C. Ointment Diosgenin 1% Salicylic acid 1% Glyceryl monostearate 3% Propylene glycol 12%  Petrolatum 82.9%   Water qs 100% D. Gel Diosgenin 1% Salicylic acid 1% Hydroxypropylcellulose 1% PPG-12-buteth-16 2% Triethanolamine 0.2%   Propylene glycol 5% Alcohol 45%  Carbomer 940 0.2%   Water qs 100% E. Oil-in-water emulsion Diosgenin 0.3% Lyophilized extract of rosemary 0.2% Glyceryl stearate   2% Polysorbate 60   1% Stearic acid 1.4% Triethanolamine 0.7% Carbomer 0.4% Olive oil  12% Liquid fraction of karite butter  12% Octyldodecanol   6% Isononyl isononanoate  10% Antioxidant 0.05%  Fragrance 0.5% Preserving agent 0.3% Water qs 100% F. Cream Diosgenin 0.5% Retinol 0.1% Glycerol   3% Xanthan gum 0.1% Oxyethylenated sorbitan stearate 0.9% PEG-100 stearate and glycerol stearate 2.1% Cetyl alcohol 2.60%  Isononyl isononanoate  11% Octyldodecanol  15% Butylhydroxytoluene 0.1% Octocrylene   2% Triethanolamine 0.3% Tocopherol acetate   1% Preserving agents 0.6% Water qs 100% G. Cream Diosgenin 0.3% O-octanoyl-6′-D-maltose*   2% Triethanolamine 0.3% PEG-100 stearate and glyceryl stearate 2.5% PEG-50 stearate 2.5% Cetyl alcohol   1% Stearyl alcohol   3% Isononyl isononanoate  20% Propylparaben 0.1% Carbopol 0.3% Water qs 100% *obtained as described in application EP-0 566 438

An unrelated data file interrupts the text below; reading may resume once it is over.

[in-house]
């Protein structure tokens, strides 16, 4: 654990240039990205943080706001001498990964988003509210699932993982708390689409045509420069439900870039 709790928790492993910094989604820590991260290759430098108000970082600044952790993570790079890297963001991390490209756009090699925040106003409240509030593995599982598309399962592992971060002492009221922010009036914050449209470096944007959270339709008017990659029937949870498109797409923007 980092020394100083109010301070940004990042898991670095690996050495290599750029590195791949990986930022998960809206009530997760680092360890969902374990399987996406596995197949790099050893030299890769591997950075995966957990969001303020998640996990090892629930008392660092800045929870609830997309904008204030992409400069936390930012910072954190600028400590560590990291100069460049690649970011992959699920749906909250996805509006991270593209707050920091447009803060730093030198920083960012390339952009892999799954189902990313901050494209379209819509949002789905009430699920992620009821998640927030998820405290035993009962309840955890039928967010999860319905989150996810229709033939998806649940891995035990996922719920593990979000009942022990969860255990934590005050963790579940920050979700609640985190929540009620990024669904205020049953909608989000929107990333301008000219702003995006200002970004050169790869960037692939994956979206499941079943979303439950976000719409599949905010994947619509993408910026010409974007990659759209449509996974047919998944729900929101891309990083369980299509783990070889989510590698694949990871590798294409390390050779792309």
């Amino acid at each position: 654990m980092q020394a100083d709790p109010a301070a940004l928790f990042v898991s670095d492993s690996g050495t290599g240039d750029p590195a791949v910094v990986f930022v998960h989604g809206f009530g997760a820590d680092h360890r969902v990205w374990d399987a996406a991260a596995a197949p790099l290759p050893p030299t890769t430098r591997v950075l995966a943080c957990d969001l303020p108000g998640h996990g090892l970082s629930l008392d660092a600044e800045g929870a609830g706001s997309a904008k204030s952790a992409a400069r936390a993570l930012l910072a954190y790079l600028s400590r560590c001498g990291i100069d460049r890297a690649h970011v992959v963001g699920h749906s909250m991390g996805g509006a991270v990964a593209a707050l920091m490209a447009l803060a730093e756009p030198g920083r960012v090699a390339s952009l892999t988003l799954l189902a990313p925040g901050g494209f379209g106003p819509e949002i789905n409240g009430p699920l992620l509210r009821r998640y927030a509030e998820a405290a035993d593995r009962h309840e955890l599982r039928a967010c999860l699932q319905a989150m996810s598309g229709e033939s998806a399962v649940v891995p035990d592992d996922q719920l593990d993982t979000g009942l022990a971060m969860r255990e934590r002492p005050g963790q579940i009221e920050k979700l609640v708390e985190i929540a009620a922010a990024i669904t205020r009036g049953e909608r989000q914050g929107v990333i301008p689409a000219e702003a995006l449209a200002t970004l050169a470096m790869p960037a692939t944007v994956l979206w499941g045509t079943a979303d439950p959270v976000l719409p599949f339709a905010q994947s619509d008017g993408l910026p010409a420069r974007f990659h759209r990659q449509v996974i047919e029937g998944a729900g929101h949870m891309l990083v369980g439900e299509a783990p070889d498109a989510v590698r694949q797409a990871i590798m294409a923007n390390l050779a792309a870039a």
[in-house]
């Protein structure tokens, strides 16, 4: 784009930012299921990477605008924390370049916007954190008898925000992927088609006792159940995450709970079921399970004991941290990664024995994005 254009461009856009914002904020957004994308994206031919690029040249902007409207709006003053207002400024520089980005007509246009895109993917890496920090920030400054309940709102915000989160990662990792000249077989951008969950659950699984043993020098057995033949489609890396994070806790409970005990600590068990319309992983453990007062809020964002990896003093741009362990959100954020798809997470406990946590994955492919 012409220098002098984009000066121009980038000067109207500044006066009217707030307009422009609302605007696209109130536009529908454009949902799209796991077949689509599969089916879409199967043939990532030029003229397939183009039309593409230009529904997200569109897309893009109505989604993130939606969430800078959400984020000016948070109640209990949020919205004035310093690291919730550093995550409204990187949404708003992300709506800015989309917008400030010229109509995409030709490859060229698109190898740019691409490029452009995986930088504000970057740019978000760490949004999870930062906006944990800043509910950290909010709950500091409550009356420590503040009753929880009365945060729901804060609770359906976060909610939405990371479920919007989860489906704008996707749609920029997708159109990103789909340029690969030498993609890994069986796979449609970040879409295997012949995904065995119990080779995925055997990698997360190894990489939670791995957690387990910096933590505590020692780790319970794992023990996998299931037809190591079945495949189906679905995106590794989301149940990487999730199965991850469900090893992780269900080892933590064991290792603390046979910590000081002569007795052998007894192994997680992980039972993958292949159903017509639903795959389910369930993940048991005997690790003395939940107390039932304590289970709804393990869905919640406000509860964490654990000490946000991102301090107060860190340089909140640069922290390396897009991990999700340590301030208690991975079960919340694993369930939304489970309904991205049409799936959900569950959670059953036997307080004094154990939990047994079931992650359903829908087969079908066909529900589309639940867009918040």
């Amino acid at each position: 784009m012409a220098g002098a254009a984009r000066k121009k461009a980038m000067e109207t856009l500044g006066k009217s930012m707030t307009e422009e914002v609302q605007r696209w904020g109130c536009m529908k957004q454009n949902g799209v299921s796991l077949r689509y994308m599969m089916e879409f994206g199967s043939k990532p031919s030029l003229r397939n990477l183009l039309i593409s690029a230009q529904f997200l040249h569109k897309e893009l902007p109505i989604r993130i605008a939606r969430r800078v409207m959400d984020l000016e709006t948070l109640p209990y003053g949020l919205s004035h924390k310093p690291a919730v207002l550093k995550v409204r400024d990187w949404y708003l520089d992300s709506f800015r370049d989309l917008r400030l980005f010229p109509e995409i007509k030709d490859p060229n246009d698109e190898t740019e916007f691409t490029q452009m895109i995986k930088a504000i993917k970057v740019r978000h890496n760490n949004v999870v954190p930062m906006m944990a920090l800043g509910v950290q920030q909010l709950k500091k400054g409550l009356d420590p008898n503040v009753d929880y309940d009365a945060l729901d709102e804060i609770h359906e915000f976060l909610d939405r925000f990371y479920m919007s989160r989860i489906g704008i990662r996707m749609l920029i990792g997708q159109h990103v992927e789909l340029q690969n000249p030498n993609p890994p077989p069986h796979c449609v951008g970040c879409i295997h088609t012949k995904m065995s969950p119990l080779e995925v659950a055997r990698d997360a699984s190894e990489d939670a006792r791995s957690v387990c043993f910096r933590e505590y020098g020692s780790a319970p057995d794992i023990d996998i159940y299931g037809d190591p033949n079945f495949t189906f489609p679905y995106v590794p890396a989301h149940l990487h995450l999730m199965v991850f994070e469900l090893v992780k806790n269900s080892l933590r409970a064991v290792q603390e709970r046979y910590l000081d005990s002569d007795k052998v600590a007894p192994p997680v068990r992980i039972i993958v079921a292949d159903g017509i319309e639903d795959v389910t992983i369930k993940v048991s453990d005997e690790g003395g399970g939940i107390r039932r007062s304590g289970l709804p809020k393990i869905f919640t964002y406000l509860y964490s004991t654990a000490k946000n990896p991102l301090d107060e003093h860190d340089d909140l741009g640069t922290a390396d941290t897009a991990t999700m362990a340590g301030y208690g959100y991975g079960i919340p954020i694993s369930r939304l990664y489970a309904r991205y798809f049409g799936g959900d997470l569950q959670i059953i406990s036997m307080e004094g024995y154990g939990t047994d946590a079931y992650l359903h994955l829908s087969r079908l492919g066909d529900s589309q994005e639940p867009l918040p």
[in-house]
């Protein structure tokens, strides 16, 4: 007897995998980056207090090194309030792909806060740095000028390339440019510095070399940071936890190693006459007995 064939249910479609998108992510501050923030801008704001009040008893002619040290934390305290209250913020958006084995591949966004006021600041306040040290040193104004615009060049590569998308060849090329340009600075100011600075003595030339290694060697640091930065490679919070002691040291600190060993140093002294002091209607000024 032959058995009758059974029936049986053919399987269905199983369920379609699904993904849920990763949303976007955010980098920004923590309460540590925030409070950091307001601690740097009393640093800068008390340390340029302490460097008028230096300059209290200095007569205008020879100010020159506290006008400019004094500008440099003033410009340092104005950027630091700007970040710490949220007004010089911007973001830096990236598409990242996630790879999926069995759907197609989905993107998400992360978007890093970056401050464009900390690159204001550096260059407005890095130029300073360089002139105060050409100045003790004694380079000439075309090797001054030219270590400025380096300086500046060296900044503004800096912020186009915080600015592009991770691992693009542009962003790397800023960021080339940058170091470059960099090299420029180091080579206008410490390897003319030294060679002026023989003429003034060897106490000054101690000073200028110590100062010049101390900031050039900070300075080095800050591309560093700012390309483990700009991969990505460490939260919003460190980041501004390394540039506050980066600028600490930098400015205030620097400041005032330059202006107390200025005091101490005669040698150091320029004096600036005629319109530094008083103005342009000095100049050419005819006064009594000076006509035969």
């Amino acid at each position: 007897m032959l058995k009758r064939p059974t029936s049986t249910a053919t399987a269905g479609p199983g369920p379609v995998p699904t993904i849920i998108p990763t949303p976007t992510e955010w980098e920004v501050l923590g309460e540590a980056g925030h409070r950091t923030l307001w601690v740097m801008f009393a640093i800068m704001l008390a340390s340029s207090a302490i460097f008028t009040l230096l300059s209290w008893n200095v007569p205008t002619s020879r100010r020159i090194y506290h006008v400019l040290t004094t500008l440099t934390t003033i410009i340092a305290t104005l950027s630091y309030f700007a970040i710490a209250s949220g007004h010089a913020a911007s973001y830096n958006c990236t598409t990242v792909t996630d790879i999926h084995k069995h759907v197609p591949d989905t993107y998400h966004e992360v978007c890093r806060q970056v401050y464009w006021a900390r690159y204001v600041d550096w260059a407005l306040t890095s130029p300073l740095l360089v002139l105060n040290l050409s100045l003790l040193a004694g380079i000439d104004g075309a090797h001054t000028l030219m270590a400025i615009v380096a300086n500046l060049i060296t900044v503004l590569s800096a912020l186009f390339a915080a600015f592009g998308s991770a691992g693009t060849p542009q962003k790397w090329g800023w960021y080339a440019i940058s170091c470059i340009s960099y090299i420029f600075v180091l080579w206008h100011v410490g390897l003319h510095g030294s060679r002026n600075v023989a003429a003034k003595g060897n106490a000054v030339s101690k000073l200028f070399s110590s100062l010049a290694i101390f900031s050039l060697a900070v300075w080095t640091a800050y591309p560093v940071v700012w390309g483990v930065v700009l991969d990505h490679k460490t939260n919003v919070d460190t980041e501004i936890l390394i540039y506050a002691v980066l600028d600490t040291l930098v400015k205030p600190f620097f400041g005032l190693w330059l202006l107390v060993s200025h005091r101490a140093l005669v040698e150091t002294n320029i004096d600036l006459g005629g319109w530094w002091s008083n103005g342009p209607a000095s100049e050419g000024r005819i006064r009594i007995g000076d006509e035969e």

The above written description of the invention provides a manner and process of making and using it such that any person skilled in this art is enabled to make and use the same, this enablement being provided in particular for the subject matter of the appended claims and including the (cosmetic) use of a sapogenin chosen from diosgenin and hecogenin, or of a plant extract containing at least one of these sapogenins, as an agent for the treatment of oligoseborrheic dry skin or of a dry scalp, a method for the cosmetic treatment of a dry skin or scalp, comprising topically applying to said skin or scalp at least one sapogenin chosen from diosgenin and hecogenin, or a plant extract containing same, in a physiologically acceptable medium, and a method for the dermatological treatment of disorders associated with oligoseborrheic dry skin, including where these disorders are forms of dermatitis, comprising applying to said skin at least one sapogenin, chosen from diosgenin and hecogenin, or of a plant extract containing same. Also fully described and enabled are a method of treating oligoseborrheic dry skin or dry scalp, a method for the dermatological treatment of disorders associated with oligoseborrheic dry skin, and a method for treating dermatitis comprising applying a sapogenin selected from the group consisting of diosgenin, hecogenin and mixtures thereof.